Tuesday, January 27, 2015

Litmus test (Julian Resnick, Kibbutz Tsora, Israel)

I am sure many of you remember the litmus tests we did in high school chemistry. I do not remember much about them except for the fact that the litmus paper changed colour depending on the acidic or basic quality of the material being tested.
The concept of litmus tests in which we use the phrase to describe the quality of something with respect to a certain variable is one which I of course seen and have used over the years. I often talk about my litmus test for my kibbutz, as to whether it is still an intentional community I can be proud of, being the way we care for people in the community who have special needs.
Today is January 27th, seventy years since the liberation of Auschwitz. The web, Facebook and traditional media are full of wonderful stories of those who were freed and the lives they have created, filled with the memories of those who perished in that awful place and who are still remembered both by those who knew them and those who have always missed them as the grandparents they never knew or the great uncles and aunts they should have had, filled with reflections about anti-Semitism around the world today and whether there could ever be another Auschwitz.
I want to use today to talk about something else or rather, somebody else and litmus tests. A few days ago we were shocked here in Israel by the attack on a young person in Jerusalem for one reason and one reason only, he was speaking Arabic. Tommy Chason a young Druze man, a music student in Jerusalem studying piano at the Rubin Academy, until recently a soldier in the IDF, part of a community whose leadership signed the famous "Brit Damim", the Covenant of Blood, with David Ben Gurion in 1950, a self confessed Zionist, was attacked next to the Jerusalem Central Bus Station last week by a group of young men wearing kippot (yarmulkes). He was punched, spat on, kicked and beaten up. His nose was broken.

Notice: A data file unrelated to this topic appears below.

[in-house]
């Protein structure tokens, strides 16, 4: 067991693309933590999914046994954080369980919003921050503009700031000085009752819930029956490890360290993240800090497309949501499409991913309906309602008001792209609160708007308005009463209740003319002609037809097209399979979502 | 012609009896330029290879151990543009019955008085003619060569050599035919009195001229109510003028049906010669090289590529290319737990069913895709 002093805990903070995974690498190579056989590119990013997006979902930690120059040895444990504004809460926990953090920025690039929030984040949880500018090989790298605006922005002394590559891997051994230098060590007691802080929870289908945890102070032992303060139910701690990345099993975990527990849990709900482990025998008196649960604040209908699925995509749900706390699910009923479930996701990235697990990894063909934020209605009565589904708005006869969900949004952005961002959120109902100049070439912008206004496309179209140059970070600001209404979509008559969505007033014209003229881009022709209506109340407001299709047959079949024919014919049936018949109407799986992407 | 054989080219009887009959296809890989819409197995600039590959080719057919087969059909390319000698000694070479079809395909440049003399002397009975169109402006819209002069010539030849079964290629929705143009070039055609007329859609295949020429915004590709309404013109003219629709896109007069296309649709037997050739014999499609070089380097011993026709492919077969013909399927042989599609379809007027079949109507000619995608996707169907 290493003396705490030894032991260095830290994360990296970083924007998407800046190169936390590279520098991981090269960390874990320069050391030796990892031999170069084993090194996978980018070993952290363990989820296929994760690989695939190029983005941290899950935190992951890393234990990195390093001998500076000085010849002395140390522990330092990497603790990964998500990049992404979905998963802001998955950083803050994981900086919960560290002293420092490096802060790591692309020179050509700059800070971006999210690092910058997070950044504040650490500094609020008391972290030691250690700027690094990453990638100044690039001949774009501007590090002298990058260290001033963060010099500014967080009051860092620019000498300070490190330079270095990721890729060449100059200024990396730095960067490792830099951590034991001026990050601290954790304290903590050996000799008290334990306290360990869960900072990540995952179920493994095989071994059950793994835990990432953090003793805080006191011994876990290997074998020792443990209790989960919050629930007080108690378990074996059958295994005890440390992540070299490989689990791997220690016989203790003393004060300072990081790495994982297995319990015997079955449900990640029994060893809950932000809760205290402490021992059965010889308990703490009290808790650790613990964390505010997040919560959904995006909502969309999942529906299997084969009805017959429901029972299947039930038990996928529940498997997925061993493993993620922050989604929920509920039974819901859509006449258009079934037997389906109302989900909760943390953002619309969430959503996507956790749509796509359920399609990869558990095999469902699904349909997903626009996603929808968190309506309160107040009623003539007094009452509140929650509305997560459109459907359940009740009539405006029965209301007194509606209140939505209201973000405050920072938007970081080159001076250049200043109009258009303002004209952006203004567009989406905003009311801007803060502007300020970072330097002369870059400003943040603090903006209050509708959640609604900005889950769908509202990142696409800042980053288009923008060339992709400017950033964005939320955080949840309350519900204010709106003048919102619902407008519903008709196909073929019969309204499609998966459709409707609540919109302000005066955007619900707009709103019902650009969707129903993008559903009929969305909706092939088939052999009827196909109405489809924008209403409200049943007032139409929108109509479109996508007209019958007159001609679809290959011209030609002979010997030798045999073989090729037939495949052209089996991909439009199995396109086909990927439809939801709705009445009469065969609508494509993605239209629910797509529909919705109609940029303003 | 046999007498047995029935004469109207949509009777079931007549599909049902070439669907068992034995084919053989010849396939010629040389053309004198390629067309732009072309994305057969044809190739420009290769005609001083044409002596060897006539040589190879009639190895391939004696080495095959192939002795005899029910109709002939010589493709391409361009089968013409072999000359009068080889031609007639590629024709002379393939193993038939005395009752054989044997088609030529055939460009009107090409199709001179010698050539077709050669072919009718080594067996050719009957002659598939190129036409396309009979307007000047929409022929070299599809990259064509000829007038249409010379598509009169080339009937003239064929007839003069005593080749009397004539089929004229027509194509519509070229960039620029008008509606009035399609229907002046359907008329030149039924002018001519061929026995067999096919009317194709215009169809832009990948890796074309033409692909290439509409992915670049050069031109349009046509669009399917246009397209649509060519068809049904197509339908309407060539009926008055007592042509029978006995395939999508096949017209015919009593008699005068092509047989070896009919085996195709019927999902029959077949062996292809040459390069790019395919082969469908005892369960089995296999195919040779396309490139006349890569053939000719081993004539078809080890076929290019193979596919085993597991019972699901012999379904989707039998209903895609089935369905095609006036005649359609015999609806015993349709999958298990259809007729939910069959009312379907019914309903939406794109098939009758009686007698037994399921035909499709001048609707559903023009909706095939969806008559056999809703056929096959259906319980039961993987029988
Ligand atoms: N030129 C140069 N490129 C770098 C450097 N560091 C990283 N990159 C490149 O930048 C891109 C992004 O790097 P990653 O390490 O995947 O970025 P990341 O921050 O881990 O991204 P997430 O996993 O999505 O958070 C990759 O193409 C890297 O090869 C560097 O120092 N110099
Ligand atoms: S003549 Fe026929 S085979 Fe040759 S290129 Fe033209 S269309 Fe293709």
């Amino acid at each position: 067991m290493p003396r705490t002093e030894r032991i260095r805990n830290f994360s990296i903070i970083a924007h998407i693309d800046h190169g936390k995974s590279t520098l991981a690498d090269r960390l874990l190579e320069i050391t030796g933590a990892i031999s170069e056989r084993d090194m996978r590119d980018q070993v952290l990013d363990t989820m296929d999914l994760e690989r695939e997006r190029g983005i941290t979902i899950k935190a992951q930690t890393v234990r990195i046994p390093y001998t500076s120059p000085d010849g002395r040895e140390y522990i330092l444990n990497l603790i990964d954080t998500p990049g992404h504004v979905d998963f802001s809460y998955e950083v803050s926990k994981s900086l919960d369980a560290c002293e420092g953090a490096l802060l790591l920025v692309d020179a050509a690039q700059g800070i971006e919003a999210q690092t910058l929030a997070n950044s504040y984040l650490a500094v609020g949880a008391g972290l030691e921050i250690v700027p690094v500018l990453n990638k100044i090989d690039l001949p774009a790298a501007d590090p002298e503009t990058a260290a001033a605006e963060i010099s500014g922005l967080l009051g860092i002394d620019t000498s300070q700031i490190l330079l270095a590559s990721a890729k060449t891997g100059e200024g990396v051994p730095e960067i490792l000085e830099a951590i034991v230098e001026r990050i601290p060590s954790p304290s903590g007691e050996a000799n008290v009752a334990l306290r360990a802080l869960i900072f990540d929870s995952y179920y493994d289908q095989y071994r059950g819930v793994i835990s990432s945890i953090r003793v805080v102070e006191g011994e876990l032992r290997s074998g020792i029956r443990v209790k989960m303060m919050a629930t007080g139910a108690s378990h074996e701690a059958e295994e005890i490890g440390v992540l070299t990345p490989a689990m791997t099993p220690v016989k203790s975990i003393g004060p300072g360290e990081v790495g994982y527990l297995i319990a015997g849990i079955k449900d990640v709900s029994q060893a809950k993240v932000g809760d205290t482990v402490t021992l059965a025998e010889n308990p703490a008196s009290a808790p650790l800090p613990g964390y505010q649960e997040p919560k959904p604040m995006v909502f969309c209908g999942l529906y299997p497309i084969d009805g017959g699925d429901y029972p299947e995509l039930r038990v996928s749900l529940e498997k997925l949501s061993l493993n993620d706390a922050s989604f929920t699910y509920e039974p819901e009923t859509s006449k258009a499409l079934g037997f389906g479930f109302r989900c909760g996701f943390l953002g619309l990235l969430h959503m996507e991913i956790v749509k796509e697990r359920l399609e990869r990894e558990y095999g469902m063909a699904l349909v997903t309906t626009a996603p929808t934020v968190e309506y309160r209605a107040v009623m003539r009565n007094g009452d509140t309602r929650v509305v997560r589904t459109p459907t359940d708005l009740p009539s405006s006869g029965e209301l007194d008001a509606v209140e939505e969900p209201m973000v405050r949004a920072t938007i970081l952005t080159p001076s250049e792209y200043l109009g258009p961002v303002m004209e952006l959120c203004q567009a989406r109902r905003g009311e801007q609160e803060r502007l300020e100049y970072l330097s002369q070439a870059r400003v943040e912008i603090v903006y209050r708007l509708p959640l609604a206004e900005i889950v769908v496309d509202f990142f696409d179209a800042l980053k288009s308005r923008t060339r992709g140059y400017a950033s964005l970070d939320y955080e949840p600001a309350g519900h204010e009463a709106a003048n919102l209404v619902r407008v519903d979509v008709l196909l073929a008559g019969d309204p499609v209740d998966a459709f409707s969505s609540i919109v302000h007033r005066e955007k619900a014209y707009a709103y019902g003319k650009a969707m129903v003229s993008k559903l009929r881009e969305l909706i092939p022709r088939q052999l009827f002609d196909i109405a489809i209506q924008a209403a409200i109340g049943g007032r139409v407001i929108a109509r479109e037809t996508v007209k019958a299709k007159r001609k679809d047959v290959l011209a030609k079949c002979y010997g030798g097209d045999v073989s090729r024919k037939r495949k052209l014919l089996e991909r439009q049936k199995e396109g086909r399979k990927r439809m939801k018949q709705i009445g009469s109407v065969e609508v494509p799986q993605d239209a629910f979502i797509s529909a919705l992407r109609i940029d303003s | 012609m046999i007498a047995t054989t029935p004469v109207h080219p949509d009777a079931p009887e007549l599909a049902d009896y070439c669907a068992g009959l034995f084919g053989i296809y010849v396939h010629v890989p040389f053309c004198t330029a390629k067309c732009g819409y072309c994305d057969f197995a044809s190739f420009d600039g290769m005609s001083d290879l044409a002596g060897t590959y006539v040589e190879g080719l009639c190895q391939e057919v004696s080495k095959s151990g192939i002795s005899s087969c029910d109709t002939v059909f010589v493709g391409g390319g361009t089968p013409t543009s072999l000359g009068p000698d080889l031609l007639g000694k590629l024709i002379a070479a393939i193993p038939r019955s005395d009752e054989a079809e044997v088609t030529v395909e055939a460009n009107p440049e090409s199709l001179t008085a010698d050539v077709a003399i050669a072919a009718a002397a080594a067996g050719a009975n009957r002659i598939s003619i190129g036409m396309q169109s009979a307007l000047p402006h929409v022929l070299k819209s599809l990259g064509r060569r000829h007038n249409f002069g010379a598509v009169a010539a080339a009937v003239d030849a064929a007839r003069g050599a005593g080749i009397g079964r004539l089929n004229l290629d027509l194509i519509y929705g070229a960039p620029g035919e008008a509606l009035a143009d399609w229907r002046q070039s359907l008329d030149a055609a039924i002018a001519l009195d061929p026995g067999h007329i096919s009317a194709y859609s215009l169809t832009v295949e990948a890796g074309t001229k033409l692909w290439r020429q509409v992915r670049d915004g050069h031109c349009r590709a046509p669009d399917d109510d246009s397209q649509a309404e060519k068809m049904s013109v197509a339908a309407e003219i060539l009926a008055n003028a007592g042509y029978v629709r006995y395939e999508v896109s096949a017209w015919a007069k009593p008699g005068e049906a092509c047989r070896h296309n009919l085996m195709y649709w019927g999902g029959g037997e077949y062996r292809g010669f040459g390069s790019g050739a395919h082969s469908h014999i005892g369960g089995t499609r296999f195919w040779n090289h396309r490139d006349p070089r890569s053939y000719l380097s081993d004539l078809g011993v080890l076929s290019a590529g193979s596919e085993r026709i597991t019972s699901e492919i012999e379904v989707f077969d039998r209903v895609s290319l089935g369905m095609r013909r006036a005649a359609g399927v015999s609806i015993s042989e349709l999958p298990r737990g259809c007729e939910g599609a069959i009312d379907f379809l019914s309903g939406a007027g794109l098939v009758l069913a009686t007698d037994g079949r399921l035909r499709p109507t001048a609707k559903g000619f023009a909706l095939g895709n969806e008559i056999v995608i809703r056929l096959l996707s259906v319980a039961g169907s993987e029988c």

Let's be clear about a few things. It was irrelevant to include the detail that I did about him being Druze, about him having served in the IDF, a student of music, a Zionist. Even if I had written that he was a Muslim in traditional garb, who belonged to an anti-Zionist organization and had previously been under suspicion for anti-Israel activities, nobody has the right to decide to use violence against anyone for speaking Arabic in Israel.
Just imagine if in, let's say Paris, young Israelis speaking Hebrew, wearing shirts with IDF symbols on them or wearing kippot, were attacked. An outrage we would say. Anti-Semites we would cry out. Invoking the middle of the 20th Century we might ask was it not enough that they murdered us in Auschwitz!! We would be indignant and rightly so.
On this the seventieth anniversary of the liberation of Auschwitz I would like to make it clear: when those young men in Jerusalem attacked Tommy Chason, they were imitating the behaviour of young men in Germany in the 1930s against our people. Their behaviour is a badge of shame for us as Jews and Israelis. Their behaviour not only pains us, it also stains us.
So that we may continue to honour the memory of those of our people murdered all those years ago in Auschwitz, we need today to do what the President of the State of Israel did after the attack, to be unequivocal in our condemnation of racism when we see it. This was racism in its ugliest incarnation. It is despicable, not Jewish and cannot be part of our lives here in Israel. No ifs, buts or understanding that "we have been through so much etc, etc."
Racism is racism is racism.
May we bless their memory by working for a society based on the acknowledgement that each human life has an equal value. This must be our litmus test.